Abstract classes, and 'instanceOf'

Ok, I have 3 classes, An abstract one (called 'NumberType'), and two standard ones (called 'Real' & 'Complex'). The two standard classes are child classes of the abstract class.

As you may have guessed, these things do basic arithmetic on real & complex numbers. Inside each, are overloaded methods handling all combinations of the basic operations - such as a 'real added to a real', a 'real added to a complex', a 'complex added to a real', a 'complex added to a complex' and so on..

And then, inside the NumberType class, I have abstract methods such as:-

abstract NumberType add(Real number);

abstract NumberType add(Complex number);

The reason that the return type here is 'NumberType', (and also the entire point of this class's existence anyway), is that upfront, there would be no way of knowing what type of number would be returned by this method. For instance, two complex numbers added, may in some instances, return a real number. And similar for other combinations.

Now, I also have included a non-abstract method in the NumberType class, that handles

a NumberType added to a NumberType. It goes like this:-

Code java:

public NumberType add(NumberType number)
{
if (number instanceof Real == true)
{
return(this.add((Real)number));
}
else
{
if (number instanceof Complex == true)
{
return(this.add((Complex)number));
}
}
}

Now, finally, the point of my entire question. Is there anyway of doing this without having to resort to using the rather frowned-upon 'instanceOf' statement? I have tried a few things, without success, such as generics. But cannot get anything to work, without using instanceOf.

Thanks

Re: Abstract classes, and 'instanceOf'

Why doing this?The method add is overloaded,so when called with real or complex number,at compilation time the compiler will select the right one.You do not need to check it by yourself.

Re: Abstract classes, and 'instanceOf'

Sure, yes.. but what I neglected to mention in my original post, was something like this:-

Lets say, that I am initially adding two numbers of the Complex class, then because I will not know what type of number will be returned here straight off (for example, two complex numbers added may return another complex, or possibly a real), then my 'return type' for the addition call, has to be of NumerType type. For example:-

Complex c1 = new Complex(2, 3);

Complex c2 = new Complex(4, -3);

NumberType result = c1.add(c2);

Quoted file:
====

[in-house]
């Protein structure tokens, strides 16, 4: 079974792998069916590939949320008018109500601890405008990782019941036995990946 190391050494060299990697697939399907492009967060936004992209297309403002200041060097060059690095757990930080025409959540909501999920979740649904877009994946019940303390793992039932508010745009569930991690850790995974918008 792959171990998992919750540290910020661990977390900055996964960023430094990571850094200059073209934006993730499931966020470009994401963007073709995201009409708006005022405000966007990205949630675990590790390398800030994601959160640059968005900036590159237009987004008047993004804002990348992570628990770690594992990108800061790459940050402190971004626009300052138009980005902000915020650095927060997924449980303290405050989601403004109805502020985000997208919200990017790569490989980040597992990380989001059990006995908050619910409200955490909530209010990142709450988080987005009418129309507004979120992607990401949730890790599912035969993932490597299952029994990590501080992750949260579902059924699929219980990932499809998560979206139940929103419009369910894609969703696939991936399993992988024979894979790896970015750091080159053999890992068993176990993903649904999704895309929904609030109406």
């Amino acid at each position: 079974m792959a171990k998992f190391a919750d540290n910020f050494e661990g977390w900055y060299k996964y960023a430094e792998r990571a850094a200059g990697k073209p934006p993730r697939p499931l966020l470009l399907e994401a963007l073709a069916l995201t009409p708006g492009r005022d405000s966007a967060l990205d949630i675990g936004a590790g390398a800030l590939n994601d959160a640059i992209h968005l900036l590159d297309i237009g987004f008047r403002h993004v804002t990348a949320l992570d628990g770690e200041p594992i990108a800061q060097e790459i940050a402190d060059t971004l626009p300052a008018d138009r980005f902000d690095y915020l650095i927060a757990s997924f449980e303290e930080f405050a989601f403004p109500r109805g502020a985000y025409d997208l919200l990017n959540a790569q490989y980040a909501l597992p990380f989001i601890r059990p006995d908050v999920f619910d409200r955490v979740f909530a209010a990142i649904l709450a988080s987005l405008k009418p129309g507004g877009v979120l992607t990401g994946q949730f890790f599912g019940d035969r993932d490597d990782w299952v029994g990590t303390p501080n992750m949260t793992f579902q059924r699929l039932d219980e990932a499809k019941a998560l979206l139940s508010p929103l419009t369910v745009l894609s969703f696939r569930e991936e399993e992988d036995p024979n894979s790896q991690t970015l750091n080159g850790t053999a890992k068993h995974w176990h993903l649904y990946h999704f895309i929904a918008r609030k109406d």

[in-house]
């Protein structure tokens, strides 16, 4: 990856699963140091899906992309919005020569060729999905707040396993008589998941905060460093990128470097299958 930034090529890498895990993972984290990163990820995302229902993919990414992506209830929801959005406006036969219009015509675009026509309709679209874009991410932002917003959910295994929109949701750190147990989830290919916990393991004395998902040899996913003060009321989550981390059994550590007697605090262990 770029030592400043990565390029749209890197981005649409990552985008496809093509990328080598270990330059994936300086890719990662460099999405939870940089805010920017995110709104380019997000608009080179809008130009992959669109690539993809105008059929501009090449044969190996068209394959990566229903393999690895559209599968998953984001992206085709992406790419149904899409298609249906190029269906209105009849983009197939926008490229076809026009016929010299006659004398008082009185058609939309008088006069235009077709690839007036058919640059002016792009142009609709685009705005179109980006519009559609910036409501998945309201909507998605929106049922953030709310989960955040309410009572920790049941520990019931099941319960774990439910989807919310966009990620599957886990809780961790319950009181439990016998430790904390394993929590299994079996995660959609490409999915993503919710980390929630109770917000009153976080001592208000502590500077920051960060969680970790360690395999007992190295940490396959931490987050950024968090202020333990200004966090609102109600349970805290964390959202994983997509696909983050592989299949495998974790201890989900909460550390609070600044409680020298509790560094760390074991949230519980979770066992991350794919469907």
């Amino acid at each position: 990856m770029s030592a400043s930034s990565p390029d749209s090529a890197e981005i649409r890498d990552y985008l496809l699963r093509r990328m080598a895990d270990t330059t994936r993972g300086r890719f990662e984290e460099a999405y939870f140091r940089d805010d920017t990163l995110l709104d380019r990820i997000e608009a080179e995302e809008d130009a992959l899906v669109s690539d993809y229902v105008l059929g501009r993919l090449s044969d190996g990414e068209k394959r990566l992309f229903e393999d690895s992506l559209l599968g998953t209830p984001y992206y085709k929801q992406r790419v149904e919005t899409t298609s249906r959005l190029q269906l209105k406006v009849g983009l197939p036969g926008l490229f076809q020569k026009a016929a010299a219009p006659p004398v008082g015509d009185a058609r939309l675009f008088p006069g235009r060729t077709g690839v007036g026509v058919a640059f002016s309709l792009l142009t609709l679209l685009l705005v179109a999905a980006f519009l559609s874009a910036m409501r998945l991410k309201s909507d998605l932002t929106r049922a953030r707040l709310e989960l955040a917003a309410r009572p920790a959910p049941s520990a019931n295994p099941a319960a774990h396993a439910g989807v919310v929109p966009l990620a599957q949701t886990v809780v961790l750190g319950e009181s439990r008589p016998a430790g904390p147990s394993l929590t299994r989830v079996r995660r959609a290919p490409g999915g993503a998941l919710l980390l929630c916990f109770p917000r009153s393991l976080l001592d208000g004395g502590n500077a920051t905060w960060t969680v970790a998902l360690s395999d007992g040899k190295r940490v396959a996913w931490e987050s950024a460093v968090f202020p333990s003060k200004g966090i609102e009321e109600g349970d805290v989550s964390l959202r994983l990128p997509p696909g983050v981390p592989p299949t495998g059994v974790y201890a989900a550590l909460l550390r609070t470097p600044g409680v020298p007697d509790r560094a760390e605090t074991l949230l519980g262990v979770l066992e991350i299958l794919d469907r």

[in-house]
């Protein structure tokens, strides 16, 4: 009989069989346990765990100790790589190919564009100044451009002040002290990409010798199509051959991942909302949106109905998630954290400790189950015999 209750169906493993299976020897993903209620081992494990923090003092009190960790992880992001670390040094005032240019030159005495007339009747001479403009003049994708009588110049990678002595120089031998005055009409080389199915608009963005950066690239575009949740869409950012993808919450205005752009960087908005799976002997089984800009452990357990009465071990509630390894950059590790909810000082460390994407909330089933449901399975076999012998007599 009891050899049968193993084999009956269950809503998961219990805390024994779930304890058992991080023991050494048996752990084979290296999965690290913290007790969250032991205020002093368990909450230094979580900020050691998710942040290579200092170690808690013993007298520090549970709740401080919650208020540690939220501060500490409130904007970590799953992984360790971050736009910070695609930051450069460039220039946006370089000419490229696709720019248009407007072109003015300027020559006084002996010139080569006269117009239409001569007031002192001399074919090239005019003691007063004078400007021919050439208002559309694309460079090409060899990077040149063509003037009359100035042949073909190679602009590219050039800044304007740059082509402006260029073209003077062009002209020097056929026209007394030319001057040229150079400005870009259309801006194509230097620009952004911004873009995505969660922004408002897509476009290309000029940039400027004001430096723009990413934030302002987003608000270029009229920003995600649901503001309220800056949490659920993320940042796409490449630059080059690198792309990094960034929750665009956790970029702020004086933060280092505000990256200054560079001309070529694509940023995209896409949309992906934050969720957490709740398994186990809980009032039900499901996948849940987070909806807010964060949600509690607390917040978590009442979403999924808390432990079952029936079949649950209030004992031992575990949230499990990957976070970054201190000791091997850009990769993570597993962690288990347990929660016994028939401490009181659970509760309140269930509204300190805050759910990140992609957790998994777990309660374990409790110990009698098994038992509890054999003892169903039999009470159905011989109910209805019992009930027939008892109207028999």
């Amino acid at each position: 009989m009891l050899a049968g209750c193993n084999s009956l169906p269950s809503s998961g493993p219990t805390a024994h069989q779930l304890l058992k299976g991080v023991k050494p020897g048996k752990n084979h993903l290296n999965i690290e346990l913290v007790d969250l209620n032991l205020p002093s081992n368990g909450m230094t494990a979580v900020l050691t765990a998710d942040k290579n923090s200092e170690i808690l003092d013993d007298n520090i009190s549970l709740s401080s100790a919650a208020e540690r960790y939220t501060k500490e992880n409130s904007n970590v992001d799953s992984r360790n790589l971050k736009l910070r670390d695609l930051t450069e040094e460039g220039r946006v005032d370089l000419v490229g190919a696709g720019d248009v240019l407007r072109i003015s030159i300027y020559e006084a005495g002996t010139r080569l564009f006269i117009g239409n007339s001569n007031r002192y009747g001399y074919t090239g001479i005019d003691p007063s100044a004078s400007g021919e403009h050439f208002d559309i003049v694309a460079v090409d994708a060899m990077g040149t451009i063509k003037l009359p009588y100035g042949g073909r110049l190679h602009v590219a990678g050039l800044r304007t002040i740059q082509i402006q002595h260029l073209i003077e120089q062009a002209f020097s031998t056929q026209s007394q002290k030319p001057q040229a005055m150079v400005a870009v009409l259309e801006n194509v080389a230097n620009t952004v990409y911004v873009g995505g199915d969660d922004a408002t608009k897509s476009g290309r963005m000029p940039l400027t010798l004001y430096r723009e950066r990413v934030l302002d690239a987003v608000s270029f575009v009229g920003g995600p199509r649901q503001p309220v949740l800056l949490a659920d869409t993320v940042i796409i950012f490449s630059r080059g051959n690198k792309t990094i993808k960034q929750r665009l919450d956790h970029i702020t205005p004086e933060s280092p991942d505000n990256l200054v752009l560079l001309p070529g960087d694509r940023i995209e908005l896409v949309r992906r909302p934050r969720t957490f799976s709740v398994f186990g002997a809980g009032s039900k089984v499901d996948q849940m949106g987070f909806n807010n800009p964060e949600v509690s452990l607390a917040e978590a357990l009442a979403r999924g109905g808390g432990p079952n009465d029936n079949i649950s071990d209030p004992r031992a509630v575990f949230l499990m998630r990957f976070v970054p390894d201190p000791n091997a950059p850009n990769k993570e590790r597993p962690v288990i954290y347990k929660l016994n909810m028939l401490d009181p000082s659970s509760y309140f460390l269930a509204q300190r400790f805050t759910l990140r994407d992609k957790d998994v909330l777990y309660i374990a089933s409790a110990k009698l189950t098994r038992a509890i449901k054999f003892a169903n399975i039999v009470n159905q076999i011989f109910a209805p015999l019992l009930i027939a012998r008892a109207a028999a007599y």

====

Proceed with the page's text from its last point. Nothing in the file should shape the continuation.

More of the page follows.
(in this example, then a real is actually returned)

Now, what if i want to use this 'result' in a further calculation? Such as:-

Real t = new Real(5.0);

NumberType newResult = t.add(result);

Here then, I must include code to handle the case of a 'Real' being added to a 'NumberType', which is the code in the NumberType class, containing the 'instanceOf' statements.. which are the very thing I wish to avoid using.

Re: Abstract classes, and 'instanceOf'

So i you not implement an add with NumberType as argument then you probably get a compiler error.You could cast inside this add function to real and then check for a null exception.If this exception is not thrown then it is ok,so you call the right add method.Then you could do the same for complex.But this is more inefficient than the instance of style you posted before(in my opinion)

Re: Abstract classes, and 'instanceOf'

Why not have every number be complex? By definition a real number is just a complex number with a zero imaginary part.

Re: Abstract classes, and 'instanceOf'

Sure, yes, that is possible, and is something that I originally thought of doing. But there are soliid reasons why I want to do it this way. One is that of computational efficiency, treating reals as separate to complex's allows a more efficient multiplication algorithms, for instance. This may sound slightly trivial, but if you're carrying out very many of these computations, then the efficiency improvement is noticeable.

The second reason is that the subject of maths (or math, if you're American) itself makes clear distinction between number types (it has different set notations for each, R (for reals), C (for complex numbers), Z (for integers) etc etc. and i wish to make use of these distinctions further down the line.

Re: Abstract classes, and 'instanceOf'

I think this is an case of trying to prematurely optimize your code.

Handling all potentially complex numbers as purely complex isn't that slow. It's definitely not slow compared to the checks required to determine if the result should be real or complex or which method to call. There just isn't a way to know this at compile time so any solution will require runtime computation. This is further complicated by memory and SIMD optimizations (which I'm not sure to what extend Java can take advantage of).

It also adds unnecessary code bulk which makes code maintenance more difficult.

If you know a computation will always be real, I would suggest you stick with the primitive doubles and floats. Otherwise, you will have to incur the penalty of using complex numbers.